Stocks closed Friday with a sharp sell-off, capping what has been a highly volatile week for U.S. markets.
The Dow Jones industrial average finished the day down over 115 points, turning negative for 2014. The decline comes one day after the blue-chip Dow index plummeted 335 points in its worst day of trading since June 2013. Concerns over global economic growth once again wreaked havoc on the marketplace on Thursday, completely erasing the strong gains experienced a day earlier when investors’ spirits were buoyed by the release of Federal Reserve meeting minutes suggesting the Fed is in no hurry to raise interest rates.
The market’s Wednesday rebound saw the Dow Jones jump 273 points in what was the index’s best day of 2014. Unfortunately, those gains were wiped out yesterday by the index’s worst day of 2014, as the Dow lost 2% of its value. For the week, the Dow Jones is down about 2.7%.
The S&P 500 and Nasdaq also got crushed on Thursday, with each index losing about 2%, respectively. The S&P 500 is down 1.1% on Friday, while the Nasdaq has fallen 2.3% as the tech-heavy index was hit hard by poor performances for a number of semiconductor companies. NXP Semiconductors (NXPI) and Avago Technologies (AVGO) were the index’s biggest losers for the Nasdaq on Friday afternoon as a poor quarterly report from Microchip Technology (MCHP) triggered an industry-wide sell-off of chip-related companies.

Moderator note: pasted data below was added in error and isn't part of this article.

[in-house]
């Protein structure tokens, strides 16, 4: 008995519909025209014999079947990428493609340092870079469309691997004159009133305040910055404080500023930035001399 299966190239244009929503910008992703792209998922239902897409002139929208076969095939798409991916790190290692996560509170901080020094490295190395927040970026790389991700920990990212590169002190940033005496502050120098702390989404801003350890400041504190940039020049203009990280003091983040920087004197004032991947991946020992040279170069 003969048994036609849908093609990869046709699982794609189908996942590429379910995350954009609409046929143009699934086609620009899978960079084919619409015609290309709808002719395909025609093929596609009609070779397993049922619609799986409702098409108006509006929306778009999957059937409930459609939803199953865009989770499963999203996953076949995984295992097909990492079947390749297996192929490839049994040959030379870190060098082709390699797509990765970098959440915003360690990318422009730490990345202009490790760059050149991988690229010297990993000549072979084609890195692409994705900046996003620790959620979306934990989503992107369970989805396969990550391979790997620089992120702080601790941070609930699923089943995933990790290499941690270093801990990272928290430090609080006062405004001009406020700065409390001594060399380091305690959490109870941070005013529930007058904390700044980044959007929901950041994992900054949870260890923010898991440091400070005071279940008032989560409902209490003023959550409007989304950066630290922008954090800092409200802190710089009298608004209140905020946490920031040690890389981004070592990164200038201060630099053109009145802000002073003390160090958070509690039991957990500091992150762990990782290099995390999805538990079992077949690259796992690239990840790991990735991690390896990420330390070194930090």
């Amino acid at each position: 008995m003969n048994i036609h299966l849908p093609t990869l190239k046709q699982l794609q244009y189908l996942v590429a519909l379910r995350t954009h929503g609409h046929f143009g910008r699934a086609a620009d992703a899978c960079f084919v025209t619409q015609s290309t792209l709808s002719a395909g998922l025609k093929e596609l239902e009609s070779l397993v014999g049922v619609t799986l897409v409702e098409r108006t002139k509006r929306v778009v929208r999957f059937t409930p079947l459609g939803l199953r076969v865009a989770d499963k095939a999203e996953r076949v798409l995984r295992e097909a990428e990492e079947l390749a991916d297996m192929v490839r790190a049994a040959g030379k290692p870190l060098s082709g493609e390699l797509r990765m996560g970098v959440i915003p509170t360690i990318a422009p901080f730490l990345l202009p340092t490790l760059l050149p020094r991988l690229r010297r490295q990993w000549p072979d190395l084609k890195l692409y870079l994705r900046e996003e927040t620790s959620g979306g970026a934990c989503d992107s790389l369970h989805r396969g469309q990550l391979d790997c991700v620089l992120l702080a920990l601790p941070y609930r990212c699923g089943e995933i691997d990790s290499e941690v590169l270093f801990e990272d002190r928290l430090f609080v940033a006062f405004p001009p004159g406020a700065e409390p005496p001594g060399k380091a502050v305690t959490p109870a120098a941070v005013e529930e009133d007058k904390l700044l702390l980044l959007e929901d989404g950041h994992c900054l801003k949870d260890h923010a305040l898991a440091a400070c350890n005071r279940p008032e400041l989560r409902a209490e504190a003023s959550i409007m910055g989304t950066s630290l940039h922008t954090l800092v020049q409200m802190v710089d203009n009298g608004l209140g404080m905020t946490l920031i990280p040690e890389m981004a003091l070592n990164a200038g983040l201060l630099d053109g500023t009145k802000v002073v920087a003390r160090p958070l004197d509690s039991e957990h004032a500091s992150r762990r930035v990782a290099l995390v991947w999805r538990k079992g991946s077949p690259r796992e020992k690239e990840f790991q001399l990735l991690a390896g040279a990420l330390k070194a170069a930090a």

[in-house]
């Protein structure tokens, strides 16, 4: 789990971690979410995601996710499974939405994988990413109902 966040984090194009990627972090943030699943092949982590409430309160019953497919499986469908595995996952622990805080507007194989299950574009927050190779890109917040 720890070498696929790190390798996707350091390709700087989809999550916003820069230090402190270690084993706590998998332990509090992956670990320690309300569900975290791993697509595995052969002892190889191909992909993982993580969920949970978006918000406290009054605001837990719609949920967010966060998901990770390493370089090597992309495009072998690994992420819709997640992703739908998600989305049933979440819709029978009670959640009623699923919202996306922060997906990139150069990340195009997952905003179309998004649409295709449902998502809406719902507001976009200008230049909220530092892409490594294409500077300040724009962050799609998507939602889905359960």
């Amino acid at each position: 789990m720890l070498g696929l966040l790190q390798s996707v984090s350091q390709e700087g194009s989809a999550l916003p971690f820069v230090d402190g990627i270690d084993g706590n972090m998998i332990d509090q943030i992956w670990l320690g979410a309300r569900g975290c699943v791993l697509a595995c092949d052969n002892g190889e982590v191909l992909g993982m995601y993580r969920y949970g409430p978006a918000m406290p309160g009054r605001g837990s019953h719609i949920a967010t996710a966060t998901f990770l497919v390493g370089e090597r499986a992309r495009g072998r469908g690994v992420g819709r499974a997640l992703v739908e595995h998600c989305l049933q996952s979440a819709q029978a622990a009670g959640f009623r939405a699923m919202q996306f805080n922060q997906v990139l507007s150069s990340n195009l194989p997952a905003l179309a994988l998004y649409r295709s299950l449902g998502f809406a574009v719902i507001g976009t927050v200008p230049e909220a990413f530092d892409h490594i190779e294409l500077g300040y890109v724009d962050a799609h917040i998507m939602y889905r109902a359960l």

It has certainly been an up-and-down week at the marketplace. Here are some numbers to put the market turbulence in perspective:
– With drop on Friday, the Dow Jones has now lost some 720 points, or a whopping 4.1%, in the past three weeks.
– In fact, the past three weeks have erased a massive amount of value from the U.S. economy, with Bloomberg noting that U.S. equities have lost more than $1 trillion in value over that period.
– After dropping four out of five days this week, the Nasdaq is on pace to finish down about 4.8% over the past five days, which would be its worst week since 2012.
– The S&P 500 is down 3.1% for the week, which is also its worst week since 2012. The S&P 500 also dipped 2.7% over the course of a week in early August, which at the time was its worst week in two years.
– OK, one more on the Dow Jones, which moved by at least 200 points in either direction for the fifth time in seven days on Thursday.
– Energy stocks were some of the hardest hit on Thursday as oil prices dropped sharply, resulting in Exxon Mobil and Chevron each falling about 3%, while the S&P 500’s energy sector was down more than 3.5%.
The market’s volatility in recent weeks has been reflected in the Chicago Board Options Exchange Volatility Index (VIX), often referred to as the “fear index,” which spiked 23% yesterday to hit 19. The VIX is up again on Friday, by 11.6%, and the index is up 50% on the year. Of course, Fortune’s Stephen Gandel noted yesterday that wild VIX fluctuations are not exactly the end of the world for the markets and that traders expect the VIX to be lower in a few months.